Thursday, November 19, 2015

Putting This Blog Down

"After N.H. dog’s death, an effort to ban guns to put down pets" by Rik Stevens Associated Press  November 15, 2015

CONCORD, N.H. — The death of a brown-and-white mixed breed named Bruno on the northern fringe of New Hampshire’s White Mountains has sparked an angry response from animal rights activists who want to ban owners from using a gun to ‘‘put down’’ old, sick, or dangerous dogs.

‘‘It was done in such a cruel manner. The dog was shot multiple times and left to die,’’ said Katie Treamer, one of the founders of Justice For Bruno, a group lobbying to make it a felony to shoot a pet to death in New Hampshire. ‘‘In this day and age, it’s just not a responsible way to euthanize a pet.’’

A humanely placed bullet is a generations-old method of dispatching pets in rural parts of the country where a veterinarian’s syringe can be expensive and hours away. And even those angry at how Bruno died say outlawing the practice isn’t probable because it is so deeply ingrained in the nation’s agrarian traditions, where farmers and ranchers have long put down domestic animals with a gunshot.

State Representative John Tholl, who lives in New Hampshire’s north country and chairs the House public safety committee, said a ban on shooting a pet as a form of euthanasia faces long odds, especially in rural states.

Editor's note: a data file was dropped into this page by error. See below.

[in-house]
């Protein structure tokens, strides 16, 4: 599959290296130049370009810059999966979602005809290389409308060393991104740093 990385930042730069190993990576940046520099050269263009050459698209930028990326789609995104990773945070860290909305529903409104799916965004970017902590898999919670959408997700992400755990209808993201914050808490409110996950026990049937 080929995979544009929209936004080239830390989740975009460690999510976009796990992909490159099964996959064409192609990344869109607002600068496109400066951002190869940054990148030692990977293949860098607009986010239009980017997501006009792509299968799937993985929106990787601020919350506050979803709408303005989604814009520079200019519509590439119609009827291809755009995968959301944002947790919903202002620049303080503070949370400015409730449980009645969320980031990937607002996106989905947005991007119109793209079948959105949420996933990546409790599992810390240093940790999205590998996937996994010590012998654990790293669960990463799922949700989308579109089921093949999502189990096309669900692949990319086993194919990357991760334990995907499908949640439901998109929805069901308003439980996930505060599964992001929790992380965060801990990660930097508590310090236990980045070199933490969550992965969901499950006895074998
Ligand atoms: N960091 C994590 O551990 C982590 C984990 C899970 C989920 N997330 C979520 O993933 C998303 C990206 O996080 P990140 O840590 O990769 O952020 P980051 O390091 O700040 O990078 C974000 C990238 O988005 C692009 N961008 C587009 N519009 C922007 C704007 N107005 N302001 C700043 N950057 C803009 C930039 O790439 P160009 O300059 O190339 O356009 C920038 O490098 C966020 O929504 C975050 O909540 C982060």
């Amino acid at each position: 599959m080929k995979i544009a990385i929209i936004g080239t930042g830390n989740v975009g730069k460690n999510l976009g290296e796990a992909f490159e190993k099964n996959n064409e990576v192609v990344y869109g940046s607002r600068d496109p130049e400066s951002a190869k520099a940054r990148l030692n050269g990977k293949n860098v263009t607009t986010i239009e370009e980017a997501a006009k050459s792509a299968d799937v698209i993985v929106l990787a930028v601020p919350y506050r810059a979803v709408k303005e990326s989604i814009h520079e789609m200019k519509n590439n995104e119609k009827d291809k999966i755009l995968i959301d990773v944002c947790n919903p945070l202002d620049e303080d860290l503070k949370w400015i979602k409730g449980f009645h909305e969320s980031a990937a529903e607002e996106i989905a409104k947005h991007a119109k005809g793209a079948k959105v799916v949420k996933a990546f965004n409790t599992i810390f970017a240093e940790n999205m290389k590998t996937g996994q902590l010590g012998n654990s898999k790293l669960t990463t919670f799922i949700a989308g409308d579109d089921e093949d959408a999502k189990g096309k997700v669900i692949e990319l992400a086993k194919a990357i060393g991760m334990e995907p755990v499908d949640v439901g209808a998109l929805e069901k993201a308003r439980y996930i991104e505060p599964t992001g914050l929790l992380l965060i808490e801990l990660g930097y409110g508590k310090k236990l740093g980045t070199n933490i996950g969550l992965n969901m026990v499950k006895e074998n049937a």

‘‘It’s been common practice for people up here to put down their animals — not just dogs — because they’re hurt in such a way that they can’t be saved or they’re so old that they need to be relieved of suffering,’’ Tholl said. ‘‘And the cost to do that through a vet is quite expensive.’’

Treamer said Bruno’s owner, Ryan Landry, had other options, including returning Bruno — no questions asked — to the shelter where he was adopted. If the dog was dangerous, then medical euthanasia administered by a trained professional would have been the preferred way to end Bruno’s life, she said.

State laws restricting emergency euthanasia vary.

Growing up on a western Massachusetts farm, John Gralenski, now 80, sometimes had to put down sick or injured pets. He never liked it but he adamantly opposes outlawing the practice....


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